I love chuhai. If I had to choose a favorite Japanese beverage genre, it would most definitely be chuhai. It’s cheaper and tastier than beer, comes in a multitude of flavors, and is readily available almost everywhere. Well, in Japan, anyway. Sadly for me and foreigners everywhere, chuhai, at least in America, is not so common. Why must my love go unrequited? Why, chuhai? WHY!?
What is Chuhai?
For those unfamiliar, chuhai is the nectar of the gods. And by nectar of the gods I mean an awesome canned alcoholic drink. The name is derived from “shochu highball” and is made with shochu and flavored soda water. Shochu is an alcoholic beverage distilled from barley, sweet potatoes, or rice, and is usually around 25% ABV. Mix that with flavored soda water and you have yourself a tasty mixed drink. Put the two together in a can and sell it for dirt cheap everywhere and you have a nationwide sensation.
Some modern chuhai use vodka in place of shochu, but if there is much difference in flavor I can’t tell. There are a ton of flavors including lemon, lime, grapefruit, apple, orange, pineapple, grape, kiwi, ume, yuzu, lychee, and peach. It’s hard to choose just one favorite, but I would say the citrus flavored varieties are the best.
Why Chuhai is Awesome
So far, you might think that chuhai just sounds like your run of the mill flavored malt beverage, like Mike’s Hard Lemonade or Smirnoff or something, right? Well, yeah, they’re actually pretty similar in flavor, but there’s a few things that really set the chuhai apart. Firstly, I don’t even think they package chuhai in bottles. If they do, it’s very uncommon. Cans are much cheaper, and this keeps the chuhai very affordable.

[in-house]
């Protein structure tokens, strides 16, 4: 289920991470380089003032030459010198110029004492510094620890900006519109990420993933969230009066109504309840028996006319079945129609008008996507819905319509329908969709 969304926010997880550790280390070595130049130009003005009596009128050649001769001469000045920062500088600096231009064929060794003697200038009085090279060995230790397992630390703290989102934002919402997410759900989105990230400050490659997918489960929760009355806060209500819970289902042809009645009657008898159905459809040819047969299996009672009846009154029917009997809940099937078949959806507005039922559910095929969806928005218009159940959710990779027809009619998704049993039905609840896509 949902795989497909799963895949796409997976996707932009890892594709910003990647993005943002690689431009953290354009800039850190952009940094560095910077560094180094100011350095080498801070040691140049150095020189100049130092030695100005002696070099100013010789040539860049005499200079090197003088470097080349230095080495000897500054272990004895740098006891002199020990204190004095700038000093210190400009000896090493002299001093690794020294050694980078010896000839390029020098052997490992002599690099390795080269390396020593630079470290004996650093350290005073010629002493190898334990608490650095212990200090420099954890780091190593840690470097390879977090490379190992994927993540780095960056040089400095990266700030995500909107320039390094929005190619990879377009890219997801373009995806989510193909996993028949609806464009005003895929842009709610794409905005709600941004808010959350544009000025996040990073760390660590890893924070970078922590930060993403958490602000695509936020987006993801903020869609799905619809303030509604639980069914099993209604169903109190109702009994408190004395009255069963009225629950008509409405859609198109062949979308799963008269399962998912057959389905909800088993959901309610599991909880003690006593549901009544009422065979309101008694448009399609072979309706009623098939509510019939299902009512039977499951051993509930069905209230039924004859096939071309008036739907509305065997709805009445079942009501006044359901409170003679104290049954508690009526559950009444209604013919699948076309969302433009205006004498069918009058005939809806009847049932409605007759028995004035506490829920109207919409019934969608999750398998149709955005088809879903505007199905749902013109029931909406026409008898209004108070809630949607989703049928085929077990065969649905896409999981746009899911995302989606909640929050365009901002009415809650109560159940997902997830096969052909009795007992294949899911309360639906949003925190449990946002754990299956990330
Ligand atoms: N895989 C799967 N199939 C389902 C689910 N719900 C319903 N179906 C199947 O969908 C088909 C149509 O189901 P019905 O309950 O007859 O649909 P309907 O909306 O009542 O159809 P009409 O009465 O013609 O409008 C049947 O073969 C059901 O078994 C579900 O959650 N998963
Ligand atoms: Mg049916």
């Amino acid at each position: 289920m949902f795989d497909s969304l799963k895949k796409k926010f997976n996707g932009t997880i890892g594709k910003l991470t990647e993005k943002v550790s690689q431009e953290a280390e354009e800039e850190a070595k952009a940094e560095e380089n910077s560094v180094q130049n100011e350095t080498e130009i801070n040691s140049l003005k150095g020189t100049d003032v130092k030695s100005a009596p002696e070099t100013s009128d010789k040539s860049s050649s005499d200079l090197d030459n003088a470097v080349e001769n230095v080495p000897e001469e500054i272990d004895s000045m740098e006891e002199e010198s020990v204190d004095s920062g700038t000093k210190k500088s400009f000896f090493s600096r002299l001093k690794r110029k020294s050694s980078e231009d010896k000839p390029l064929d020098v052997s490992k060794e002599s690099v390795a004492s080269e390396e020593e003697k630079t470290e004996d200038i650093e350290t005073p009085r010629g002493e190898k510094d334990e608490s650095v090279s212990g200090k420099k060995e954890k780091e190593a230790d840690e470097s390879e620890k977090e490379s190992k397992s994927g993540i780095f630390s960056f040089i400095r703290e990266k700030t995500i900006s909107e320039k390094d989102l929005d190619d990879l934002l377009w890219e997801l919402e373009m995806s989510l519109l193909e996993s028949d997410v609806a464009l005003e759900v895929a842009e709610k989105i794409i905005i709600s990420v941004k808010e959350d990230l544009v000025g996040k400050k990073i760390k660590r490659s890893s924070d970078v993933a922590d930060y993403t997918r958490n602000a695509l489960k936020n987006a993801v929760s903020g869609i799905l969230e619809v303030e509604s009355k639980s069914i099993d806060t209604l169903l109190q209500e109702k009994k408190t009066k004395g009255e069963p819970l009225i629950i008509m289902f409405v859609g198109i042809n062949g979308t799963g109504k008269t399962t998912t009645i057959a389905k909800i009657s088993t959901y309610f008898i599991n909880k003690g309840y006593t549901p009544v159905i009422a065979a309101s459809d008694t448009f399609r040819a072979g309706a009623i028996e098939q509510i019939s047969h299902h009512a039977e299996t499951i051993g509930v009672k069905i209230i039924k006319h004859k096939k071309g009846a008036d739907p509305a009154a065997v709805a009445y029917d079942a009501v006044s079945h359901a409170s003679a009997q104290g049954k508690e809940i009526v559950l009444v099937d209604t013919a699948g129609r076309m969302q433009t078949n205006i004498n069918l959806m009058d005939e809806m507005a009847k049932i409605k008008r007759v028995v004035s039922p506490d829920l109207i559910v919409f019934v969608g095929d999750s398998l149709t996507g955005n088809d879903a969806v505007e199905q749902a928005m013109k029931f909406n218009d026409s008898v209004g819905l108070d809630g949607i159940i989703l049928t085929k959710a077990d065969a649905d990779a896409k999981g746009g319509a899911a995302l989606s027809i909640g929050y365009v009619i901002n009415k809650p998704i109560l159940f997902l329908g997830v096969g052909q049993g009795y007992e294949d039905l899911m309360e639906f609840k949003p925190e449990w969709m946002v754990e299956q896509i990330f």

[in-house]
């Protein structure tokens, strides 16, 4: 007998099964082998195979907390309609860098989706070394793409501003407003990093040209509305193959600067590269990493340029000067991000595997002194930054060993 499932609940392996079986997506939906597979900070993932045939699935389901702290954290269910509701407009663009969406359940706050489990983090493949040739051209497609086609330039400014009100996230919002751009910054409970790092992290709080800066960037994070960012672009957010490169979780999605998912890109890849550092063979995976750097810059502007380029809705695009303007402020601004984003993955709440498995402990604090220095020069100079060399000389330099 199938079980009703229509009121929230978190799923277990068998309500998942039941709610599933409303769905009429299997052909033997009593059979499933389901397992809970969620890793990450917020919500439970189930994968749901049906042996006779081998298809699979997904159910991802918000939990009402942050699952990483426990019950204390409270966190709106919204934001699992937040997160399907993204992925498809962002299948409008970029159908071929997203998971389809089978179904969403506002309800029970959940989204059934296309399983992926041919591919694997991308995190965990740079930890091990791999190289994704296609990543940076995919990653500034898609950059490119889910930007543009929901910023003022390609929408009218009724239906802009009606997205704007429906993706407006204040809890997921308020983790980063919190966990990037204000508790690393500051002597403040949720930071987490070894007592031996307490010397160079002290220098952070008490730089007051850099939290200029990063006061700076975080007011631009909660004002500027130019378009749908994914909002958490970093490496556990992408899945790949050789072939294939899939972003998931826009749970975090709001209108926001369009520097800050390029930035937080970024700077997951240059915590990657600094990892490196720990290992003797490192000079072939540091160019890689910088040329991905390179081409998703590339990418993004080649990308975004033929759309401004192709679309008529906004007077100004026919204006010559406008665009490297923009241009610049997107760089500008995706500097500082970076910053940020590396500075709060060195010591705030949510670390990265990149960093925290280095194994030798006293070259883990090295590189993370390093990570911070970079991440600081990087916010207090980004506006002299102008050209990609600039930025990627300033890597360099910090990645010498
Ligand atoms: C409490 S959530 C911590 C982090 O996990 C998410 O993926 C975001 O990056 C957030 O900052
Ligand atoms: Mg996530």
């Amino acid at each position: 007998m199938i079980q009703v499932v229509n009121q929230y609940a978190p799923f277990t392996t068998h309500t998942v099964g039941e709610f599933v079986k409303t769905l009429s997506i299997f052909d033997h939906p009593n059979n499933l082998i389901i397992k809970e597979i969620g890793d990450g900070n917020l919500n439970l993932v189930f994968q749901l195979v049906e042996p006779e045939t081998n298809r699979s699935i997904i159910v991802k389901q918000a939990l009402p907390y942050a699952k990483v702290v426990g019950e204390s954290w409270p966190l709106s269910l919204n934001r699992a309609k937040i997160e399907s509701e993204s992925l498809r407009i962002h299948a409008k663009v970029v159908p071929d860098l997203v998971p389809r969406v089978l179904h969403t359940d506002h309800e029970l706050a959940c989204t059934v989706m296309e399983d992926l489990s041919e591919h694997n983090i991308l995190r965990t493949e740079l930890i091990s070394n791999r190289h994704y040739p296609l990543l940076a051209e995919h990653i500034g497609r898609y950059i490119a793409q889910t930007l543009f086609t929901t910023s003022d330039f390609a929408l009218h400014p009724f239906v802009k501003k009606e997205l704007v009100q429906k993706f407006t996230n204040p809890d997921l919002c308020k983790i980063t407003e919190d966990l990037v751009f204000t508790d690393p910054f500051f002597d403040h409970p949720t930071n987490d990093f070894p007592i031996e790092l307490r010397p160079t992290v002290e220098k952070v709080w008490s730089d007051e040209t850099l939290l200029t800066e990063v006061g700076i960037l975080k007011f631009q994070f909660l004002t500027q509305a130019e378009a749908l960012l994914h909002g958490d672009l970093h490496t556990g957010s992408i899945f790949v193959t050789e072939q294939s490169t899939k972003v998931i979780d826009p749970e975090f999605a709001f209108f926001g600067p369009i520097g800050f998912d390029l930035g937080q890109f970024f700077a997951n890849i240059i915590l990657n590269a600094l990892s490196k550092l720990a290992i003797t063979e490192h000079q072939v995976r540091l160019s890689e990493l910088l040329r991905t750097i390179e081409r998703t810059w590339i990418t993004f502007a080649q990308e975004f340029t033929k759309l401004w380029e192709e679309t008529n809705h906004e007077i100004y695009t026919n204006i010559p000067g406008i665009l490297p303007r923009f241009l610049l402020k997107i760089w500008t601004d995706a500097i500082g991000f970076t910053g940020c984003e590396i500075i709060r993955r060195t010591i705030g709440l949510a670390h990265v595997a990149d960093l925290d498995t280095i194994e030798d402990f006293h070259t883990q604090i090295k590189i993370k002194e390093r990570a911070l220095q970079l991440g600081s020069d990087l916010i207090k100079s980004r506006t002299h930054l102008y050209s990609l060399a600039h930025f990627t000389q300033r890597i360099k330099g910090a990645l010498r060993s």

Pretty much anywhere, a malt beverage like the above mentioned would be the same if not more expensive than the cheapest beer. When I was in Japan, at least the area I was around, chuhai was on average about half as expensive as beer. Why get one average tasting beer when you can get two awesome tasting chuhai for the same price? Your guess is as good as mine.
Another thing that really sets chuhai apart is their diversity, both in flavor and in alcohol content. I saw chuhai ranging from 2%-9% ABV when I was over there, with most of the lower percentages not tasting like alcohol at all. These are great for those who don’t like beer or anything that’s very strong. Perfect. And then there are the manly ones for those who both want a nice flavor and a kick.
And like I mentioned before, there are a ton of flavors. Malt beverages come in a lot of flavors too, but I’m confident that there are way more chuhai varieties than there are varieties of Smirnoff/Mike’s Hard/etc.
Will I Ever be Reunited with my Precious Chuhai?
I’m pretty sure that chuhai is actually available in some parts of the United States, but nowhere close to where I am. I don’t really see it being imported anytime soon either. Sure we get the top three beers from Japan, but strangely, chuhai seems to go by unnoticed.
But if you ever have the chance to try it, PLEASE, FOR THE LOVE OF GOD, DO SO. Let me live vicariously through you. Actually, Hashi just told me the other day that one of the first things he did after getting off the plane in Japan was find himself a chuhai to drink in my honor. You’re a true friend, Hashi. Good man.
And since somebody needs to keep all the Tofugu things from falling apart while the guys are gone, my own trip back to Japan will have to be taken some other time. Hopefully sooner than later. Wait for me, chuhai. We’ll be together soon.